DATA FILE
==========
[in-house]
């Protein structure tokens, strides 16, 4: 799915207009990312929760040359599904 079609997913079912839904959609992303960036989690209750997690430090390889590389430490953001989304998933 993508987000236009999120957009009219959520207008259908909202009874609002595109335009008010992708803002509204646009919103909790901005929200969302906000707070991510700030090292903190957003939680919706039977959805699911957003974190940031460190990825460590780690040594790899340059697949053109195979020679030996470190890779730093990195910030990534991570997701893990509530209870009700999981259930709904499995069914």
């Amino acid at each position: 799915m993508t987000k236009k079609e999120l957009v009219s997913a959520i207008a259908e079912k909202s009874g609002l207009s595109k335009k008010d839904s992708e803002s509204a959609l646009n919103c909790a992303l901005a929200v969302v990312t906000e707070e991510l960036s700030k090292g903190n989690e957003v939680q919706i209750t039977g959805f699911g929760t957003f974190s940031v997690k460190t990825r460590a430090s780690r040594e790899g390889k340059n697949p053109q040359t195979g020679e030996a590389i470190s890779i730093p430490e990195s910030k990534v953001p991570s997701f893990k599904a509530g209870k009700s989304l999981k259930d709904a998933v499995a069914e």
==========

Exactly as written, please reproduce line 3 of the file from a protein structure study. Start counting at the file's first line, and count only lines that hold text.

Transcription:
């Amino acid at each position: 799915m993508t987000k236009k079609e999120l957009v009219s997913a959520i207008a259908e079912k909202s009874g609002l207009s595109k335009k008010d839904s992708e803002s509204a959609l646009n919103c909790a992303l901005a929200v969302v990312t906000e707070e991510l960036s700030k090292g903190n989690e957003v939680q919706i209750t039977g959805f699911g929760t957003f974190s940031v997690k460190t990825r460590a430090s780690r040594e790899g390889k340059n697949p053109q040359t195979g020679e030996a590389i470190s890779i730093p430490e990195s910030k990534v953001p991570s997701f893990k599904a509530g209870k009700s989304l999981k259930d709904a998933v499995a069914e």